VA loan inspection requirements are often conflated with VA loan appraisals, which carry specific requirements not typical of an appraisal for a conventional loan. These additional requirements can often be perceived as a con of VA loans, but they don’t have to be.
VA loan appraisals look at more than just the fair market value of the home (as a conventional appraisal does). They also evaluate the condition of a home to ensure that it meets the VA’s minimum property requirements. They are a required part of the VA loan approval process, and not passing the VA loan appraisal could mean the delayal or denial of your loan application.
In contrast, a home inspection is not a required part of the VA loan approval process. This inspection gives detailed insight into a house's condition, and homebuyers using a VA home loan can benefit by getting a home inspection in addition to their VA appraisal.
Although only a VA loan appraisal is required for VA mortgages, it’s best for homebuyers to get an appraisal and an inspection before buying their home. Doing so will ensure that the home meets the VA’s standards, and that the homebuyer is informed of the house’s condition.
There is no specific home inspection needed to get a VA loan, and home inspections aren’t required by the VA to get approval for a VA loan. However, ordering a home inspection is still a good idea — this assessment will give you detailed insight into the structural integrity of the home, and help you to identify immediate, near, and long term repairs needed to keep the home safe and functional.
Homebuyers can order a home inspection for an average of $300 to $500, usually after the seller has accepted their offer. While that might seem like a hefty sum to pay out of pocket, the inspection could save you the time, hassle, and cost of significant repairs. If you have an inspection contingency, you could even walk away from the purchase if the work needed is too much for you, or negotiate with the seller to cover some or all of the costs as a part of their seller concessions.
Since the VA doesn’t issue specific guidelines for home inspections, the requirements are the same as a standard home inspection. Just ensure that the home inspector has access to the interior and exterior of your home, including crawl spaces and attics, and be prepared to host them for two to four hours.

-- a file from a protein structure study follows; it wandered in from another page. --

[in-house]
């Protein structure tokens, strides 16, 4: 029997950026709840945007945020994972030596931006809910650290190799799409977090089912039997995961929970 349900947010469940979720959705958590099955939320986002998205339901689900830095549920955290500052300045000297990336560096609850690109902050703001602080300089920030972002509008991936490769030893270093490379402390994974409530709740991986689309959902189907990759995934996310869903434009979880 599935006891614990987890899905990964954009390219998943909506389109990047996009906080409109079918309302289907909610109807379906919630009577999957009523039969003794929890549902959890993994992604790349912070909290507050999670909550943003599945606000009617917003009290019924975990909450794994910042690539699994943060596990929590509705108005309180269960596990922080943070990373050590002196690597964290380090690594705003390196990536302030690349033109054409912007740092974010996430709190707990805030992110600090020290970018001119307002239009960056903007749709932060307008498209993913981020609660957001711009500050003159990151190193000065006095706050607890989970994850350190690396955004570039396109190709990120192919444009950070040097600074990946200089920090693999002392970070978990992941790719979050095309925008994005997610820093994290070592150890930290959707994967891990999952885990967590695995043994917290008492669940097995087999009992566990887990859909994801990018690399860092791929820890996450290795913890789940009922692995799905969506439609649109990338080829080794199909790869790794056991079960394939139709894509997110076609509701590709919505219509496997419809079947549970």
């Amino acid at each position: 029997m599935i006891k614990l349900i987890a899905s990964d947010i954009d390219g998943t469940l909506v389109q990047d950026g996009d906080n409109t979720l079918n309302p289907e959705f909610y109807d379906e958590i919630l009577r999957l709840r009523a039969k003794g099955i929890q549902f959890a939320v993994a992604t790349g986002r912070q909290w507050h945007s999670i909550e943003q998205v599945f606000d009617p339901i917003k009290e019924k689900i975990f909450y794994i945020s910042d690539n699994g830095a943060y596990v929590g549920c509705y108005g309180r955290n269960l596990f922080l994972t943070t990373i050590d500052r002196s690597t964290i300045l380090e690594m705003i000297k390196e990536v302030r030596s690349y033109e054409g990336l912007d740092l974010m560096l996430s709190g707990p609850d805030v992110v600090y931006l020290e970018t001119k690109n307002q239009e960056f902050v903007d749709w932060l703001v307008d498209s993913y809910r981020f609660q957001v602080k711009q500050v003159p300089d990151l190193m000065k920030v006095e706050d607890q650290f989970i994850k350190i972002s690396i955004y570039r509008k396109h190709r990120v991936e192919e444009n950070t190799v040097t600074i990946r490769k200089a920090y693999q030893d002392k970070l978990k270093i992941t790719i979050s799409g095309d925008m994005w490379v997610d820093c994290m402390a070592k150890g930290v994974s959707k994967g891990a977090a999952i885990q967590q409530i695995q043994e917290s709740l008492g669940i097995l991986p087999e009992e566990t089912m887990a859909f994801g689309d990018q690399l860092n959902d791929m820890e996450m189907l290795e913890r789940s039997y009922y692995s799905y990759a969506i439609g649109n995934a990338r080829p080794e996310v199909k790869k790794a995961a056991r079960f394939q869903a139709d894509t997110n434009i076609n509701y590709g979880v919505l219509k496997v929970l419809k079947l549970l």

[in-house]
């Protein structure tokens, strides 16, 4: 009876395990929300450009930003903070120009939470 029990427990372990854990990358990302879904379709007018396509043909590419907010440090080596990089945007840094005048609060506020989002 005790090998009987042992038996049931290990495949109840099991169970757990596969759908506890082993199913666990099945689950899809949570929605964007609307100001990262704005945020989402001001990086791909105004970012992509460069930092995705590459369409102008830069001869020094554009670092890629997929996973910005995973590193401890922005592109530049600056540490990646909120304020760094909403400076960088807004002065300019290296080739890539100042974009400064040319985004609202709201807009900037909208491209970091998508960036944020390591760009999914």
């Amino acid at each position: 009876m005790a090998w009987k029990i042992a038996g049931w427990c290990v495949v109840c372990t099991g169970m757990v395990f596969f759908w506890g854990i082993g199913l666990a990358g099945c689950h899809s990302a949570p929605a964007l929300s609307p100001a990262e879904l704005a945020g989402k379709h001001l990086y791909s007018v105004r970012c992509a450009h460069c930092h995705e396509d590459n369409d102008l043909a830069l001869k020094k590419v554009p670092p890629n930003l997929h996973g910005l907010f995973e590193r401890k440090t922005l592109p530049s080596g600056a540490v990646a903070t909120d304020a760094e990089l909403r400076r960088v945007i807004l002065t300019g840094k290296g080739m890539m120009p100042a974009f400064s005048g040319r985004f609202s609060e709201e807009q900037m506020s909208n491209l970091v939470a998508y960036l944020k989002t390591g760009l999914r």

In some areas, the VA requires a pest inspection in order to guarantee the loan. The goal of a pest inspection is to provide a thorough examination of the property to evaluate signs of unwelcome guests (like ants, cockroaches, rodents, and more).
The VA requires homes in warm, moist climates that are vulnerable to termites to get a pest inspection. That includes all of the following:
And if you live in one of the states listed below, it will depend on the county you’re in. Talk to your mortgage officer to determine if a pest inspection is necessary for your property.
VA appraisals are a mandatory requirement of the VA loan process. The goal is twofold:
The requirements of a VA loan appraisal are unique from the requirements of a typical appraisal. Like a traditional home appraisal, the home must appraise for the purchase price or more. Unlike a traditional home appraisal, a VA loan appraisal must also meet the minimum property requirements.
Some sellers may be wary of selling to a buyer using a VA loan because of concerns about passing a VA loan inspection and appraisal requirements. It’s a common myth that these requirements make VA loan closings take longer, however, closing timelines for both VA and conventional loans typically take 40 to 50 days.
Buyers and sellers can prepare by familiarizing themself with the “three S’s” of VA loan appraisals:
The three S’s are just an overview of appraisal requirements. Reviewing the minimum property requirements will give you a deeper understanding of what the VA appraiser will look for during their inspection.
The VA’s minimum property requirements are designed to ensure that the property is safe, as such, their stipulations are mainly focused on guaranteeing the property’s well-being.
If the home doesn’t meet these requirements, the loan approval may be delayed or denied entirely. Here are your options if issues come up in your VA loan appraisal:
If the appraisal is low you can either appeal the appraisal or get the purchase price down to the fair market value. There are three ways to do this — ask the seller to lower their price to the appraised amount, pay the difference in cash, or walk away from the sale.
If the home doesn’t meet MPRs, the seller may fix them as a part of their concessions. This can be as simple as removing a diving board from a pool (since diving boards are prohibited by VA lenders) or as involved as repairing cracks in the home’s foundation. You may also be able to apply for a MPR waiver, to be approved by the VA and lender.
If you’re still unable to get your property to meet these standards, you may not be able to use a VA loan to buy your home. But other types of mortgages may be available.
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